Autumn with horses

Autumn with horses

As the leaves begin to change colour and the temperatures begin to drop after what has been one of the hottest summers for many years, it's time to look at some of the hazards for horses during the Autumn months. 

A common hazard for many fields are the lines of oak trees surrounding them. Offering beautiful shade during the summer months, as acorns fall from the oak trees in Autumn they become a very serious health problem for horses. Some horses will develop a taste for acorns, but it is not only those that can cause issues, every part of the oak tree can cause gastrointestinal and kidney damage to your horse. They are dangerous due to the high level of tannic acid in the branches, leaves and acorns. 

It may not be necessary to remove all horses from the fields containing oak trees, but it is very important to keep a close eye on your horses habits, and look for signs of acorn poisoning, such as dehydration, constipation, bloody urine or in the worst case, colic. When there is less pasture for the horses on the field it is more likely they'll go looking for acorns or leaves, so keep this in mind. 

When checking for oak trees, also keep an eye out for Sycamore trees. It is the sycamore seeds, which are often found in grazing during autumn and spring, that can cause an often fatal disease called seasonal pasture myopathy or atypical myopathy. Ensuring your horses are not on fields under sycamore trees is the best way to prevent this disease.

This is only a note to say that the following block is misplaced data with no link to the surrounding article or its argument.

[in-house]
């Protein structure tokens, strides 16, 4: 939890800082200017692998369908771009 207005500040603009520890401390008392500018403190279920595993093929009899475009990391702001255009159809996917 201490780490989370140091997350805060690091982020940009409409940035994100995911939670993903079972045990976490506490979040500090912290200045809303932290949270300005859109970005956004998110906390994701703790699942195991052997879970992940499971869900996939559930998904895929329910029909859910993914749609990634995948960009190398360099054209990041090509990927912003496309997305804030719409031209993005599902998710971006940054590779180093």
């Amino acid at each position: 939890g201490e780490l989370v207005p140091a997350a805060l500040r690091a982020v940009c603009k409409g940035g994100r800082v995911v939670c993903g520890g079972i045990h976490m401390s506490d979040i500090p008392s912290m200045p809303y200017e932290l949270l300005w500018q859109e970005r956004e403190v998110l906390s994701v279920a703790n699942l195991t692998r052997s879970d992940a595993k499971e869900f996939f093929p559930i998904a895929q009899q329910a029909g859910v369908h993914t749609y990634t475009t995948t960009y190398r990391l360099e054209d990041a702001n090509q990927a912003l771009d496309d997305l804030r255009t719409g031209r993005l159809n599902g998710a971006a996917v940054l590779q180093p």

The first autumn frost should also be carefully watched for as it can bring with it some short-term health issues. Be conscious of putting your horses out on the fields before the frost has melted as the wet dew can contribute to "dew poisoning" on the pasterns (commonly known as mud fever or greasy heel) as well as potentially cracking skin around the muzzle which can be very painful. 

While we're all very much looking forward to some rain after the very dry summer, wet weather can also lead to troubles with your horses hooves. Muddy fields can often be a breeding ground for thrush, the horrible fungal infection that can eat and destroy your horses frog, so it's important to be prepared for such cases. If you notice a bad smell in your horses hooves the chances are fairly high that it is thrush. It's not easy to get rid of once it's found it's way into your horses hoof, but a great product to use is Cavalor's Dry Feet

Autumn can be a beautiful time of the year, but be sure to keep an eye out for the hazards it can bring with it for your horses. 

Leave a comment

Please note, comments need to be approved before they are published.

This site is protected by reCAPTCHA and the Google Privacy Policy and Terms of Service apply.